Director: John Hillcoat
Writers: Joe Penhall, (novel by Cormac McCarthy)
Cinematographer: Javier Aguirresarobe
Starring: Viggo Mortensen, Kodi Smit-McPhee, Charlize Theron
Studio/Run Time: Dimension Films, 113 mins.
Faithful adaptation paves way for heartrending performances
Within the first 15 minutes of The Road, Viggo Mortensen’s nameless survivor finds himself defending his son (Kodi Smit-McPhee) from a pedophilic cannibal, then washing said predator’s splattered brains from the boy’s hair. This combination of unflinching brutality and father-of-the-year tenderness lies at the heart of the latest film inspired by Cormac McCarthy’s apocaliterature, and the result is a victory in every sense.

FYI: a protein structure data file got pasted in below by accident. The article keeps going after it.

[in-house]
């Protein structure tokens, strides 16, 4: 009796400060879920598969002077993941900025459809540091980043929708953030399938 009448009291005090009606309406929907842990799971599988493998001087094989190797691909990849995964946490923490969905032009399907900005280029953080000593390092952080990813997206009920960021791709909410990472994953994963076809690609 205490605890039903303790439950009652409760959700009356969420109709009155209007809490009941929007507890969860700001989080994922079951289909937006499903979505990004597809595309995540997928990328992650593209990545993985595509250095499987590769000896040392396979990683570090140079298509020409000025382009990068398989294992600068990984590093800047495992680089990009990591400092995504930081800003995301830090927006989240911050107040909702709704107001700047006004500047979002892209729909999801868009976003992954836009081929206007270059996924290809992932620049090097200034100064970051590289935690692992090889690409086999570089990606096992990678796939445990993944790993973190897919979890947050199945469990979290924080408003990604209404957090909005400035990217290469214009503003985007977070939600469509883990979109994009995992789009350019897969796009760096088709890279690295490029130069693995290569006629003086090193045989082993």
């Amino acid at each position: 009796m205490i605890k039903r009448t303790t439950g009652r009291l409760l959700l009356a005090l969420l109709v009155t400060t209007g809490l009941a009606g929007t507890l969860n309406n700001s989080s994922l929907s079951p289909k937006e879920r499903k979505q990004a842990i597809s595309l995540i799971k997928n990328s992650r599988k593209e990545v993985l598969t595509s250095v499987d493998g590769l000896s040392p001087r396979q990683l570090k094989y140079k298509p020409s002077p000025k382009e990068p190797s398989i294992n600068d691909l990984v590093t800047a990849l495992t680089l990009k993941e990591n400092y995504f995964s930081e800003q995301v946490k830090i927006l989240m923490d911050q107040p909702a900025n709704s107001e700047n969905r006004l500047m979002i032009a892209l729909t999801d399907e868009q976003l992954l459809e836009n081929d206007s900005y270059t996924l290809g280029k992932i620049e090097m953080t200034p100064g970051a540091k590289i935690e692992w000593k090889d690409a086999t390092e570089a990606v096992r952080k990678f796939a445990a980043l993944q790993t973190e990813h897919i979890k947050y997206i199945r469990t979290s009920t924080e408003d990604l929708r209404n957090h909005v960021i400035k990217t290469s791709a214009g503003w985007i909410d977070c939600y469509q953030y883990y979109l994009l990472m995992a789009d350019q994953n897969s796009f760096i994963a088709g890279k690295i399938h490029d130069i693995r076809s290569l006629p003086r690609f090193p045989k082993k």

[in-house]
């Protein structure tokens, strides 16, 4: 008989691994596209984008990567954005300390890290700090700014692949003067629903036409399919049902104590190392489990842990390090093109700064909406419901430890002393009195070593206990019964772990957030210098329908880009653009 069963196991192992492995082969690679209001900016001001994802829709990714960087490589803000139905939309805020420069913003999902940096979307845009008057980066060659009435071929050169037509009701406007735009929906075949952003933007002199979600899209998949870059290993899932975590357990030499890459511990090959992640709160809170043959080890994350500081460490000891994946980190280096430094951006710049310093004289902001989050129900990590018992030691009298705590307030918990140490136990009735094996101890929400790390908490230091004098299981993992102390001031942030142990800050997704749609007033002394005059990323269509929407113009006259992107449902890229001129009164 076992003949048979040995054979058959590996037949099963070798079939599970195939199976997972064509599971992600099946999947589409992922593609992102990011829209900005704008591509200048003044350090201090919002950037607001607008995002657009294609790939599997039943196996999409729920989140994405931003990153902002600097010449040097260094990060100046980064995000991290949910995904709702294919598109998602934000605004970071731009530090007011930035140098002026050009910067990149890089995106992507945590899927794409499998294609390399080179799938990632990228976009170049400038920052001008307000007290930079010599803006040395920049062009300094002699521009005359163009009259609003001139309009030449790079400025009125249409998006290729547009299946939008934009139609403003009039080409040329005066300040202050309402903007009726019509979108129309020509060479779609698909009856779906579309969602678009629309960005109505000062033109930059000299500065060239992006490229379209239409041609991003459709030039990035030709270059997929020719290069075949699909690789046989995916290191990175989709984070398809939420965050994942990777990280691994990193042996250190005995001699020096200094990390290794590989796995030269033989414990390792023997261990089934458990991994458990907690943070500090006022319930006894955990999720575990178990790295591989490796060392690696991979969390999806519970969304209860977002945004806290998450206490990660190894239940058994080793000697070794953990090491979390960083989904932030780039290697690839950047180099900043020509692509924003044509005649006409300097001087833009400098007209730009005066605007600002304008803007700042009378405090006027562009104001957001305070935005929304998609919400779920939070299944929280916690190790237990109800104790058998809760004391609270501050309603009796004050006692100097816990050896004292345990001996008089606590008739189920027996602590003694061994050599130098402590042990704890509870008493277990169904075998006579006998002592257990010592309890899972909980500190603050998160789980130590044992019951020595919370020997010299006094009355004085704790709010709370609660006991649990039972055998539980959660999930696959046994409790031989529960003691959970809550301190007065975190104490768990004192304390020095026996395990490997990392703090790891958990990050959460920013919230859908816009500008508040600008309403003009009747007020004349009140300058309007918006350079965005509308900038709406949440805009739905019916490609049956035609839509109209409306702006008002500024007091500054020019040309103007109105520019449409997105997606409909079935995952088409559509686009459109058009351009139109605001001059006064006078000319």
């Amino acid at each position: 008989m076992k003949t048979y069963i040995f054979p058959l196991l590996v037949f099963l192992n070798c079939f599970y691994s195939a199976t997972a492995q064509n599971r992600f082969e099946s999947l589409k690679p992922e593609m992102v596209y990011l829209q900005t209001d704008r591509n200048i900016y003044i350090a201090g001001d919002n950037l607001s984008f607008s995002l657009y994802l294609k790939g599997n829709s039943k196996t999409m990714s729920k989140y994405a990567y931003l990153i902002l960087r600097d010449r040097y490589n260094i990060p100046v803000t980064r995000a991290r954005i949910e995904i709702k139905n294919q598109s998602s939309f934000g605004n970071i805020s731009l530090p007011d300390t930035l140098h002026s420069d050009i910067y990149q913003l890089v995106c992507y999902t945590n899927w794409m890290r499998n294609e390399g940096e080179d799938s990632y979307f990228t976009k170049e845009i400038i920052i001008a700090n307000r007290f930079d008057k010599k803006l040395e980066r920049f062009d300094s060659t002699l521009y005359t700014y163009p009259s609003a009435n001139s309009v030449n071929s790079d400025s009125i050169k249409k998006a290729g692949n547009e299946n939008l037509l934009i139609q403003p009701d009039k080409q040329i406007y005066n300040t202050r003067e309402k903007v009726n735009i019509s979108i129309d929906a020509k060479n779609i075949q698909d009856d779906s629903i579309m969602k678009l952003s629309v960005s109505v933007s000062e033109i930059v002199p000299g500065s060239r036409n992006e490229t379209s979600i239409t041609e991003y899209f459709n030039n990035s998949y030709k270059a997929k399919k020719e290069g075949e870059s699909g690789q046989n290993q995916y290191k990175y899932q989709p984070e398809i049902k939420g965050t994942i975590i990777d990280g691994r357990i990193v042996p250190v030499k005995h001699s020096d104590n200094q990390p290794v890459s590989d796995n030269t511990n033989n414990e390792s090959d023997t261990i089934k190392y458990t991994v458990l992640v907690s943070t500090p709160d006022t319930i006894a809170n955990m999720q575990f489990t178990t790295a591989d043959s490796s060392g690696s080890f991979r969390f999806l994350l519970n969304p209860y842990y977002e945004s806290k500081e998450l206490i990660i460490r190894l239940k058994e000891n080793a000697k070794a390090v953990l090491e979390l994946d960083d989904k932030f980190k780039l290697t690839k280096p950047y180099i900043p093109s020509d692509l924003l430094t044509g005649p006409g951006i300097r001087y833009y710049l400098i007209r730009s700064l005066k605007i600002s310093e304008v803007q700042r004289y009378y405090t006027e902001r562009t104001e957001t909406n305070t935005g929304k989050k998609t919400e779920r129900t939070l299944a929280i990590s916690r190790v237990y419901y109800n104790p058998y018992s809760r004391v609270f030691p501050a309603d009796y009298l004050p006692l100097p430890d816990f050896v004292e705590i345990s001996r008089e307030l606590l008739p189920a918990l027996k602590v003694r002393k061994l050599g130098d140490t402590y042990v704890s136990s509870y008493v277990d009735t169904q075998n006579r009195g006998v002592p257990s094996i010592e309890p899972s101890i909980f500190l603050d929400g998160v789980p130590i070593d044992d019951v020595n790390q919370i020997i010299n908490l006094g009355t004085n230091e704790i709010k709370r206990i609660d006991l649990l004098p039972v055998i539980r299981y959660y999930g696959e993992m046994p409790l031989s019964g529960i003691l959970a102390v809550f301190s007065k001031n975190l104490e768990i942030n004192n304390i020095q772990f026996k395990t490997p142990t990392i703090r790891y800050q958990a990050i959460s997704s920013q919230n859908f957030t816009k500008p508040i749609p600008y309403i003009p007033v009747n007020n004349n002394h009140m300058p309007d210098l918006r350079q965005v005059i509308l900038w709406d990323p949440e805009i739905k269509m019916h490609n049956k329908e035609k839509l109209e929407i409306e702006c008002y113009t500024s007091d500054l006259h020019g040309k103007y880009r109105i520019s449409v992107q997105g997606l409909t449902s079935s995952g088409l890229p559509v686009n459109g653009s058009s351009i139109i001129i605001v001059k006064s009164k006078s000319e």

Mortensen’s performance humanizes the experience; when his voice desperately creeps through the narration, “All I know is the child is my warrant and if he is not the word of God, then God never spoke,” the starved frontier stops being a science-fiction convention and expands into a portrait of enduring hope. But the real star—and omnipotent villain—is director John Hillcoat’s geographic skeleton of a world, stranding its travelers in a horizon of bleached Appalachian ruins and physical entropy. Ultimately, the only thing more extreme than these desolate visuals is the father’s desperate love, and both merge harmoniously to make this difficult journey worth the emotional toll.